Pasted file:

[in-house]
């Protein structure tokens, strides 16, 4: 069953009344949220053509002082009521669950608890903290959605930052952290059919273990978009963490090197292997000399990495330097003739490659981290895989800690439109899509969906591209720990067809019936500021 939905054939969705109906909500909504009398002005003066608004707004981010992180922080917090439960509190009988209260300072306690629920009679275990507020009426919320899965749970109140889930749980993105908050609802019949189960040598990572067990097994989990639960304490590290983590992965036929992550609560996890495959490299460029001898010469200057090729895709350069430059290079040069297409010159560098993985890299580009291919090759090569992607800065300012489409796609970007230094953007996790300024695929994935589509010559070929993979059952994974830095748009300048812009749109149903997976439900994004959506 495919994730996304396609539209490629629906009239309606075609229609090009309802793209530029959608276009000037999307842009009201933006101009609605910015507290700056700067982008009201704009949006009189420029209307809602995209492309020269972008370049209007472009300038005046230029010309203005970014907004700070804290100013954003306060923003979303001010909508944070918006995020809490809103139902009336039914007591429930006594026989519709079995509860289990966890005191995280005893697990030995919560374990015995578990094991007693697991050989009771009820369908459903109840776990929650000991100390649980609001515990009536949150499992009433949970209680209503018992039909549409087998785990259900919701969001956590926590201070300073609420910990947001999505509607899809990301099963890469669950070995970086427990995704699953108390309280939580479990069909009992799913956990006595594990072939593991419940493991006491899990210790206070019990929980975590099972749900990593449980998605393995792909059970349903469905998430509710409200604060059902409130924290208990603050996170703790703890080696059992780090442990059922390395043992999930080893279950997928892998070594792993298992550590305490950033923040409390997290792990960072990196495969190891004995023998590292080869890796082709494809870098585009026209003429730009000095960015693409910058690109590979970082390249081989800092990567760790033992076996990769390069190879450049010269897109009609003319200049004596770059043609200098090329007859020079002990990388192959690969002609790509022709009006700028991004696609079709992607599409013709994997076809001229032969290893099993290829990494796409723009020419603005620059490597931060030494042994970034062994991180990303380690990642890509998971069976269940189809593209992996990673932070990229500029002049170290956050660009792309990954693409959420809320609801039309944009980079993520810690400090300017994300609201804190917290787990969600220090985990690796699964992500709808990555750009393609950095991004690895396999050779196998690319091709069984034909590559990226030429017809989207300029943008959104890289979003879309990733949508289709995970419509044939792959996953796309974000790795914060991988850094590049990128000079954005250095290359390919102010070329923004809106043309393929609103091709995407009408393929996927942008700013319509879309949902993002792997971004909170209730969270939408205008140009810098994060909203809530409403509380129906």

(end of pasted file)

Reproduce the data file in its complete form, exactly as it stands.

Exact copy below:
[in-house]
């Protein structure tokens, strides 16, 4: 069953009344949220053509002082009521669950608890903290959605930052952290059919273990978009963490090197292997000399990495330097003739490659981290895989800690439109899509969906591209720990067809019936500021 939905054939969705109906909500909504009398002005003066608004707004981010992180922080917090439960509190009988209260300072306690629920009679275990507020009426919320899965749970109140889930749980993105908050609802019949189960040598990572067990097994989990639960304490590290983590992965036929992550609560996890495959490299460029001898010469200057090729895709350069430059290079040069297409010159560098993985890299580009291919090759090569992607800065300012489409796609970007230094953007996790300024695929994935589509010559070929993979059952994974830095748009300048812009749109149903997976439900994004959506 495919994730996304396609539209490629629906009239309606075609229609090009309802793209530029959608276009000037999307842009009201933006101009609605910015507290700056700067982008009201704009949006009189420029209307809602995209492309020269972008370049209007472009300038005046230029010309203005970014907004700070804290100013954003306060923003979303001010909508944070918006995020809490809103139902009336039914007591429930006594026989519709079995509860289990966890005191995280005893697990030995919560374990015995578990094991007693697991050989009771009820369908459903109840776990929650000991100390649980609001515990009536949150499992009433949970209680209503018992039909549409087998785990259900919701969001956590926590201070300073609420910990947001999505509607899809990301099963890469669950070995970086427990995704699953108390309280939580479990069909009992799913956990006595594990072939593991419940493991006491899990210790206070019990929980975590099972749900990593449980998605393995792909059970349903469905998430509710409200604060059902409130924290208990603050996170703790703890080696059992780090442990059922390395043992999930080893279950997928892998070594792993298992550590305490950033923040409390997290792990960072990196495969190891004995023998590292080869890796082709494809870098585009026209003429730009000095960015693409910058690109590979970082390249081989800092990567760790033992076996990769390069190879450049010269897109009609003319200049004596770059043609200098090329007859020079002990990388192959690969002609790509022709009006700028991004696609079709992607599409013709994997076809001229032969290893099993290829990494796409723009020419603005620059490597931060030494042994970034062994991180990303380690990642890509998971069976269940189809593209992996990673932070990229500029002049170290956050660009792309990954693409959420809320609801039309944009980079993520810690400090300017994300609201804190917290787990969600220090985990690796699964992500709808990555750009393609950095991004690895396999050779196998690319091709069984034909590559990226030429017809989207300029943008959104890289979003879309990733949508289709995970419509044939792959996953796309974000790795914060991988850094590049990128000079954005250095290359390919102010070329923004809106043309393929609103091709995407009408393929996927942008700013319509879309949902993002792997971004909170209730969270939408205008140009810098994060909203809530409403509380129906």